Improving Blood Flow

The nutrients contained in the body’s blood are important because they eventually get sent to muscles that are recovering, allowing them to begin the process of restoring muscle fibers to make them stronger than they were before. Without sufficient blood flow, muscles will not receive these important building blocks, ultimately limiting their growth. Some of the muscle recovery techniques for athletes that can help contribute to blood flow include stretching and maintaining a diet of healthy foods that do not contribute to blocked arteries or veins.

Getting a Massage

Many athletes get massages frequently to alleviate tense muscles, so their bodies feel better and don’t give them as much pain. Receiving a massage can be one of the best muscle recovery techniques for athletes because it helps make the biological process of muscle recovery more efficient. In a post on The New York Times’ blog entitled Well, scientific research showed that people who received a massage had lower levels of cytokines, a compound that causes inflammation, and higher levels of mitochondria activity, which helps convert glucose into the energy that is important for cell repair.

Remember, if you are an athlete looking for recovery through massage, you don’t need to go to a professional each and every time. Learning a few different massage techniques and applying them yourself after a workout or competition can help you get many of the great benefits of massage without having to make an appointment with a massage therapist. There are plenty of massage products on the market as well, which are designed to work specific areas.

Drinking Enough Water

Water is important for many of our bodily functions; it is no wonder, when you consider that most scientists agree that the average adult human body is 55 to 60% water. While most athletes already know that staying hydrated is important during performance or training sessions, some may forget that drinking water is one of the best muscle recovery techniques for athletes today. This is because drinking water helps fill up the cells and prevent them from falling victim to protein synthesis. Hydration is also important for facilitating digestion, so that the body can receive all of the nutrients that are needed for proper recovery. Water helps contribute to a healthy digestive process.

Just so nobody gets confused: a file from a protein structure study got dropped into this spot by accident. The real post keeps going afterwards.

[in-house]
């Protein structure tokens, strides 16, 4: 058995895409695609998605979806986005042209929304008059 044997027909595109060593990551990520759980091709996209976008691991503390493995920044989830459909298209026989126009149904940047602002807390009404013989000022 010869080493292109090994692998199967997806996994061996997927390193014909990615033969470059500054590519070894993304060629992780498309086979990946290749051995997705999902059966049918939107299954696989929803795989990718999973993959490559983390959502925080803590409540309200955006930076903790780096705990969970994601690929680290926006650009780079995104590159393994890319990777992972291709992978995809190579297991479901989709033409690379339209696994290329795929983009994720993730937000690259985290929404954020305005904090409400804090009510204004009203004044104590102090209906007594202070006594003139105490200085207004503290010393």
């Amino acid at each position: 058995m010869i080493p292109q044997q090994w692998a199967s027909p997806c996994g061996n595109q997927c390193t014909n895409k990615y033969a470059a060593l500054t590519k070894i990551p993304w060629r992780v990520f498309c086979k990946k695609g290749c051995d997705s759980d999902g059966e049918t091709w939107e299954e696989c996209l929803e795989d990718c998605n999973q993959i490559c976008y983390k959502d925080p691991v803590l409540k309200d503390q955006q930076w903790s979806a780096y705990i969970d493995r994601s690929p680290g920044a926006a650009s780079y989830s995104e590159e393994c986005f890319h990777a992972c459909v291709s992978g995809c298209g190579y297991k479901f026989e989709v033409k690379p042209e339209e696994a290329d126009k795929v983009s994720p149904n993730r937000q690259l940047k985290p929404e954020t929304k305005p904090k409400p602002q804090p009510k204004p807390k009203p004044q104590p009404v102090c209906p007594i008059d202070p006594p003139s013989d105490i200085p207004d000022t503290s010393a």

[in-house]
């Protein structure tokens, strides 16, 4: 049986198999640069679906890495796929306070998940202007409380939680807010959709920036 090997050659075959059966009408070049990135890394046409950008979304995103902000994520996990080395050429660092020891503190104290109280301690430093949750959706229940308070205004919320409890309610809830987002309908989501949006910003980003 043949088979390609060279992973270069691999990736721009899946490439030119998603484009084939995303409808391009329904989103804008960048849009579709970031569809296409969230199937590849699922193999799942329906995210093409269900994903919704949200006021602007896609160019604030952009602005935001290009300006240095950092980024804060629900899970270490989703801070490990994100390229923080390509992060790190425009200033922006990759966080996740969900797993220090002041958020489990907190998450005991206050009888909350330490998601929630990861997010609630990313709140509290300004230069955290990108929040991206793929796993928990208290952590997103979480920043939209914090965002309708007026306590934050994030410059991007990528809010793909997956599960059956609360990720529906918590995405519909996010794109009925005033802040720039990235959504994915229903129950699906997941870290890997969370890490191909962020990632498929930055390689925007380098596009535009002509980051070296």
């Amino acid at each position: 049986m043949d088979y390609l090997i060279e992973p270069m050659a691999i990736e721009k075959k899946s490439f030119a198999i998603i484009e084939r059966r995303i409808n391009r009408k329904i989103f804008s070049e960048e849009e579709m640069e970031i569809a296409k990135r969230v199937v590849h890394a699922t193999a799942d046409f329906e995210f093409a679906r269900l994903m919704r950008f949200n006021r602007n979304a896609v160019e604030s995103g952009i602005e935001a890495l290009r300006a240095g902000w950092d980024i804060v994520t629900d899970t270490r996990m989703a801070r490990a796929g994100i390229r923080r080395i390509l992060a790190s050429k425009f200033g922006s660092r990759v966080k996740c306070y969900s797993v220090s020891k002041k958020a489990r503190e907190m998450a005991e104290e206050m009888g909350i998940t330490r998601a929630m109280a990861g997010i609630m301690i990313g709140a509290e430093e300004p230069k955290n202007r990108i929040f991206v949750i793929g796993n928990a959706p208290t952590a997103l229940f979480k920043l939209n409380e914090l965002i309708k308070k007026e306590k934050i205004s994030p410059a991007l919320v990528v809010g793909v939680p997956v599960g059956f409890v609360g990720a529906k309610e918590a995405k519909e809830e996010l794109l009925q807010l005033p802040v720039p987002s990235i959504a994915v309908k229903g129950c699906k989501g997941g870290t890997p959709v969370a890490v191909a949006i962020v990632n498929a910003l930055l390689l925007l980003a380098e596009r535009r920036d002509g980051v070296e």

The standard suggestion for water consumption each day is 64 ounces or about half a gallon. However, some athletes may need to drink more than that to be adequately hydrated. A good tip for drinking enough water each day is to take a reusable water bottle with you to work or school so that you can space out your water drinking and maintain hydration throughout the day. Use your urine as an indicator of hydration… if its clear then you’re getting enough but if its yellow or dark you need to step it up!

Consuming Coconut Products

Why are coconuts considered valuable to the muscle recovery process? There are a few common reasons why coconut-based drinks and foods have become so popular with today’s athletic community. First, coconut products contain compounds known as medium-chain triglycerides, which are fats that the body can absorb into the bloodstream more easily than other types. This makes it an ideal form of fuel for the muscle recovery process.

Coconut water is becoming a popular alternative to traditional sports drinks for athletes, because of its effectiveness at restoring hydration after a workout. Coconut water contains electrolytes and plenty of potassium, which means that it is one of the best muscle recovery techniques for athletes who want to reduce their downtime between workouts. Many athletes have decided to stop drinking the traditional sports drinks on the market in favor of coconut-based juices and water drinks.

Rolling Your Muscles

Rolling your muscles is a great way to release tension in your body by removing knots in areas like the legs, arms, and sides. This can be done with a specialized foam roller, a medicine ball, or other similar devices that are meant to move easily along the muscles. There are different kinds of techniques employed for muscle rolling depending on the areas and specific muscles that need to be rolled.